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Journal of Indian Association of Pediatric Surgeons
     Journal of Indian Association of Pediatric Surgeons
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Year : 2008  |  Volume : 13  |  Issue : 2  |  Page : 75-76

Rectal atresia with rectolabial fistula

Department of Pediatric Surgery, Institute of Medical Sciences, Banaras Hindu University, Varanasi, India

Correspondence Address:
V D Upadhyaya
Department of Pediatric Surgery, Institute of Medical Sciences, Banaras Hindu University, Varanasi - 221 005, UP
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Source of Support: None, Conflict of Interest: None

DOI: 10.4103/0971-9261.43027

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Rectal atresia is a rare condition in which the anus and sphincter muscles are normally developed, with usually no fistulous communication with the urinary tract. We describe an unusual case of membranous rectal atresia with recto-labial fistula. It was treated by blind perforation of rectal membrane with lay opening of fistlous tract.

Keywords: Rectal atresia, rectolabial fistula

How to cite this article:
Sharma S P, Upadhyaya V D, Pandey A, Gangopadhyay A N. Rectal atresia with rectolabial fistula. J Indian Assoc Pediatr Surg 2008;13:75-6

How to cite this URL:
Sharma S P, Upadhyaya V D, Pandey A, Gangopadhyay A N. Rectal atresia with rectolabial fistula. J Indian Assoc Pediatr Surg [serial online] 2008 [cited 2022 Jun 26];13:75-6. Available from: https://www.jiaps.com/text.asp?2008/13/2/75/43027

   Introduction Top

Rectal atresia is an extremely unusual type of anorectal malformation that is associated with a normal anal canal and usually no fistulous communication exists with the urinary tract. [1] The reported incidence is 1-2% of all anorectal anomalies. Most authors believe it to be an acquired lesion with a vascular genesis. One of the arguments quoted is the lack of other congenital anomalies. Several operative procedures are recommended for this lesion. We are reporting a very rare case of membranous rectal atresia with rectolabial fistula which was treated successfully.

   Case History Top

A three-day-old female child was admitted with a history of not passing meconium since birth. On examination, abdomen was distended. Careful examination revealed normally placed anal opening, with normal fourchette and small fistulous opening in the lower third of left labia majora. There was no meconium or any type of discharge from the opening. The anal opening was calibrated with number 8 infant feeding tube and a resistance was observed at about 2 cm from the anal opening. X-Ray (invertogram along with feeding tube in situ ) was suggestive of membranous rectal atresia [Figure 1]. The membrane was perforated blindly by using Hegar's dilator following which meconium was coming from the fistulous opening. Fistulogram revealed fistula between upper anal canal and the labia [Figure 2]. The fistulous opening was laid open under general anesthesia as it was a low level fistula. Patient was allowed orally after 48 h. She was discharged on third postoperative day in a satisfactory condition with proper follow-up advice. In follow-up there was no discharge from the operation site. Cosmetic appearance was satisfactory.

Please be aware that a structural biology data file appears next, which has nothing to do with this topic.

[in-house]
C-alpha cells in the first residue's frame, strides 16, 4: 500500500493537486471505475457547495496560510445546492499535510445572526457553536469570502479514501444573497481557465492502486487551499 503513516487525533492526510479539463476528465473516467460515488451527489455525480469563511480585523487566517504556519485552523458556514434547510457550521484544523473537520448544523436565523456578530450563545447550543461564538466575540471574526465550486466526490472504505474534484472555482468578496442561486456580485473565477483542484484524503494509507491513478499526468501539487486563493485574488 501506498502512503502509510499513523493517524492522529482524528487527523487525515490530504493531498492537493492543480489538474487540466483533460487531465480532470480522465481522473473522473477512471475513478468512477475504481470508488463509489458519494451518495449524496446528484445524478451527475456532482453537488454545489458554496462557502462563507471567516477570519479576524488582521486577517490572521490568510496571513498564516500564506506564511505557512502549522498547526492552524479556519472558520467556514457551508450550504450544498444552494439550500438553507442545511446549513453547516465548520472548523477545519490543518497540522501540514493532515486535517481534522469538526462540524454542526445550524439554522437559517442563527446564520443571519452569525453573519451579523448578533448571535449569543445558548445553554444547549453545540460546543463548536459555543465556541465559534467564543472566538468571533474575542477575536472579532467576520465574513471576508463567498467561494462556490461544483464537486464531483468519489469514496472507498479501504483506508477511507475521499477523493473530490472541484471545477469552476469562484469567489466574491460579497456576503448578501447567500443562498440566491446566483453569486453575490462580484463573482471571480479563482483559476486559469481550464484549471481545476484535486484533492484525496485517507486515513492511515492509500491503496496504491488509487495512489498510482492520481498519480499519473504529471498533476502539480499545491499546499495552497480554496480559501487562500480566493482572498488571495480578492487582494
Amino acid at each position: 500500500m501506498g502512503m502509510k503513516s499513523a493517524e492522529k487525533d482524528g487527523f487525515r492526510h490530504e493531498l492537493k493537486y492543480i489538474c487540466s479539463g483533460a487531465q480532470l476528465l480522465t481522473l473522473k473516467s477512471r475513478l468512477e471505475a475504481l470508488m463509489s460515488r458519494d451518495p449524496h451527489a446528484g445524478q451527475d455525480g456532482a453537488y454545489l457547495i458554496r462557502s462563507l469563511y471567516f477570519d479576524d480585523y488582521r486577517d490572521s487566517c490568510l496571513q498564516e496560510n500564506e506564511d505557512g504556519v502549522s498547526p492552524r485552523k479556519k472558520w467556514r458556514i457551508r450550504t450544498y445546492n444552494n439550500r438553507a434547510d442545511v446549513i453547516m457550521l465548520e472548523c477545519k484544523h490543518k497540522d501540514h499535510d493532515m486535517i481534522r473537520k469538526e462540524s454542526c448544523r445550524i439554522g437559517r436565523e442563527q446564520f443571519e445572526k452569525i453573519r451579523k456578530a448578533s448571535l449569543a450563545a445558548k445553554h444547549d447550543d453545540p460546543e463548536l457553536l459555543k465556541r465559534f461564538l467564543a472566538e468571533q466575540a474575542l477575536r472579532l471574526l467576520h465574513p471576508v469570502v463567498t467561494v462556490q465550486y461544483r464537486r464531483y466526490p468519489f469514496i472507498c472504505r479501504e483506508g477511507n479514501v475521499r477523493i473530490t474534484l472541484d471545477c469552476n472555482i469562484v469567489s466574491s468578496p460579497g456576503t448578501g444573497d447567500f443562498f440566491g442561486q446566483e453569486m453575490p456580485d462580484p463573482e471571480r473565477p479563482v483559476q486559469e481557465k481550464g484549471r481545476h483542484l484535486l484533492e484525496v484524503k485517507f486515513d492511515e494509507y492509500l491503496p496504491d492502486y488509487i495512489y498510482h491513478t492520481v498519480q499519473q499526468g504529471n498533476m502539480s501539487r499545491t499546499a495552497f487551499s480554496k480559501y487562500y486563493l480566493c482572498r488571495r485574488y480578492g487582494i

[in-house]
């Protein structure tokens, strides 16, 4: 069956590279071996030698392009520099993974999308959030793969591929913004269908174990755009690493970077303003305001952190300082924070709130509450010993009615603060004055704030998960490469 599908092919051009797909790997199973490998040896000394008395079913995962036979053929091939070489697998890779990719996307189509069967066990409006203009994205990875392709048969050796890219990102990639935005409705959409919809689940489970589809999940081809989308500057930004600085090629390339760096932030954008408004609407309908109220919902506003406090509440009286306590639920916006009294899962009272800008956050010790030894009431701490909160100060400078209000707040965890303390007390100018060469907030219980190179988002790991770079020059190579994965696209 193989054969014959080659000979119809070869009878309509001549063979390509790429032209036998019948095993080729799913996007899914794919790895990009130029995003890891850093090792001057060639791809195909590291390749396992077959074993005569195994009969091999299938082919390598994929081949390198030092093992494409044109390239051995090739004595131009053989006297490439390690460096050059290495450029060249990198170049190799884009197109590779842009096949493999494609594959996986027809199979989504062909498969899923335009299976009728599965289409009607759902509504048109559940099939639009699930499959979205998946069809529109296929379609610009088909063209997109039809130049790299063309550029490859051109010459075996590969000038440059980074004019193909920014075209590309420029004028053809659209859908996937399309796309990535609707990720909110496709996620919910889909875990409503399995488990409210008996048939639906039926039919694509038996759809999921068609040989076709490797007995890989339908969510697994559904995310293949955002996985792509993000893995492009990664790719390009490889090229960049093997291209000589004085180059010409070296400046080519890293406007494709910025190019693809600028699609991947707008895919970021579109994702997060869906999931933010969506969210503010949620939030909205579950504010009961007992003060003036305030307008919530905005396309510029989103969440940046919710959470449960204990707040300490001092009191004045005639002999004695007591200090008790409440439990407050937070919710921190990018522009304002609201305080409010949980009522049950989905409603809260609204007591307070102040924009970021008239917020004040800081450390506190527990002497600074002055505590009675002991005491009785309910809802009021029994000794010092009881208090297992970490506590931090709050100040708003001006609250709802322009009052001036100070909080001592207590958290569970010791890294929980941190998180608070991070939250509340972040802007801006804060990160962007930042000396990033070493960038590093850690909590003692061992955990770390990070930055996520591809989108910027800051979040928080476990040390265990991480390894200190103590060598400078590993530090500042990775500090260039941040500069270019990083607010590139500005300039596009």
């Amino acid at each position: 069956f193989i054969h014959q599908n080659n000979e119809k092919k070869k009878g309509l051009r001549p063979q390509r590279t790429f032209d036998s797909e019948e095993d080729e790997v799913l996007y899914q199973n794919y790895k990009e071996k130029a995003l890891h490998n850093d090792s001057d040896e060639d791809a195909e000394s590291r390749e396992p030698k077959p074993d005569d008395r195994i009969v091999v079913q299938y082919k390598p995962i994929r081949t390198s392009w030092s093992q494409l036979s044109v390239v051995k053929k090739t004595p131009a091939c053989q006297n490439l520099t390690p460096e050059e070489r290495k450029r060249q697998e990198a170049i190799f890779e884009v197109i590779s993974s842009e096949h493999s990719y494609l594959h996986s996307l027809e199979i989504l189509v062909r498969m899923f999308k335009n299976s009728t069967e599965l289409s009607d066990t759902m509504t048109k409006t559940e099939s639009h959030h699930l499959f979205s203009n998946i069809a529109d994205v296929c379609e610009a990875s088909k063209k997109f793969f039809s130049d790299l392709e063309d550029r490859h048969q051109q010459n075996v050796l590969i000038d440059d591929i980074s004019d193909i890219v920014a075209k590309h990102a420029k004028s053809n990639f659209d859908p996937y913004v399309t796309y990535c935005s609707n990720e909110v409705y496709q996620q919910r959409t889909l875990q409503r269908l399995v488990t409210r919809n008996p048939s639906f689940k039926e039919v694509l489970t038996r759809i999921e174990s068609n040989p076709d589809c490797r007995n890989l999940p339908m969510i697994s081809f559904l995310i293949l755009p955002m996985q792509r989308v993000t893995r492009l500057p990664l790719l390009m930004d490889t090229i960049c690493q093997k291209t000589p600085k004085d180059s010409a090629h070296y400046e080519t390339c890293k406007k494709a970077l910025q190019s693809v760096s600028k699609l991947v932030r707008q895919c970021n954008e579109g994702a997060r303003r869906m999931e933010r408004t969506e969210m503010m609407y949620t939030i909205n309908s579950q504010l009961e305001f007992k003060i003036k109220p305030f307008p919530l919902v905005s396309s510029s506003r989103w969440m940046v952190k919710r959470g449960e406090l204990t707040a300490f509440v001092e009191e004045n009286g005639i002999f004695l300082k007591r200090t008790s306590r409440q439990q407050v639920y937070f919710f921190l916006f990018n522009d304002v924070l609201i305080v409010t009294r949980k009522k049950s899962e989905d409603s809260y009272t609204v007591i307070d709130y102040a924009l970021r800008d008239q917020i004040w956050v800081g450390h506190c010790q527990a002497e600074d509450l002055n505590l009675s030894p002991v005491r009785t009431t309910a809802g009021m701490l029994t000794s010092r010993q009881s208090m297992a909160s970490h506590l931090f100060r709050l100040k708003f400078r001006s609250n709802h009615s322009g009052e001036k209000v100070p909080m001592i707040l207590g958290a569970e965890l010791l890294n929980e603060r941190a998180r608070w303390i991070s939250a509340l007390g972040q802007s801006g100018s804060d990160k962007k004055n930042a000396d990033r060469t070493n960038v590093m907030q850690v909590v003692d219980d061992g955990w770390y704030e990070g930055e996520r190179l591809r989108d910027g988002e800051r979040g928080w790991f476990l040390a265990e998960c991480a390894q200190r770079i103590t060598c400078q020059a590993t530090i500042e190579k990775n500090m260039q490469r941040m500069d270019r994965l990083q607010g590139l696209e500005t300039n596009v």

Discussion Top

Rectal atresia (RA) with a normal anus is a rare anomaly mostly described as part of a series of anorectal malformations [2] with a reported incidence of 1-2% [3] of all anorectal anomalies. In rectal atresia, the anus is open, but a variable segment of rectum superior to the anus is atretic and no fistula is present [1] or in other terms the terminal bowel (rectum) ends blindly at any level. The anus and anal canal are normal in correct relationship to the intrinsic sphincter and puborectalis. [4] We are presenting a case of membranous type rectal atresia (type 1) with fistulous communication at the labia which to the best of our knowledge is the first to be reported. In review of literature few cases of rectal atresia with rectal stenosis [5] and rectal atresia with recto-bulbar [6] urethral fistula had been reported. In our case fistulous opening was present at labia majora communicating with the rectum just distal to membranous atresia. The curative surgical management done in our case was lay opening of the tract and healing by secondary intention.

   Conclusion Top

Rectal atresia associated with fistulous communication is a very rare entity. However one should always look for any fistulous opening in the perineum and fistulogram can delineate between a high or low fistula. Management of low lying fistula is laying it open and that of high fistula is by standard posterosagittal anorectoplasty.

   References Top

1.Berrocal T, Lamas M, Gutieιrrez J, Torres I, Prieto C, del Hoyo ML. Congenital anomalies of small intestine, colon and rectum Radiographics 1999;19:1219-36  Back to cited text no. 1    
2.Festen C, Severijnen RS, van der Staak FH, Rien PN. Rectal atresia: Pathogenesis and operative treatment. Pediatr Surg Int 1996;8:559-61.  Back to cited text no. 2    
3.Dorairajan T. Anorectal atresia. In : Stephens FD, Smith ED, Paul NW, editors. Anorectal malformations in children. New York: Liss; 1988. p. 105-10.  Back to cited text no. 3    
4.Smith ED, Stephens FD. High, intermediate and low anomalies in male. In : Stephens FD, Smith ED, Paul NW, editors. Anorectal malformations in children. New York: Liss; 1988. p. 17-72.  Back to cited text no. 4    
5.Gangopadhyaya AN, Sinha CK, Sahoo SP. Combined rectal atresia with rectal stenosis. Pediatr Surg Int 1997;22:605-6.  Back to cited text no. 5    
6.Yamataka HA, Lane GJ, Miyano KT. A case of rectal atresia associated with recto-bulbourethral fistula. Pediatr Surg Int 2005;21:245-7.  Back to cited text no. 6    


  [Figure 1], [Figure 2]

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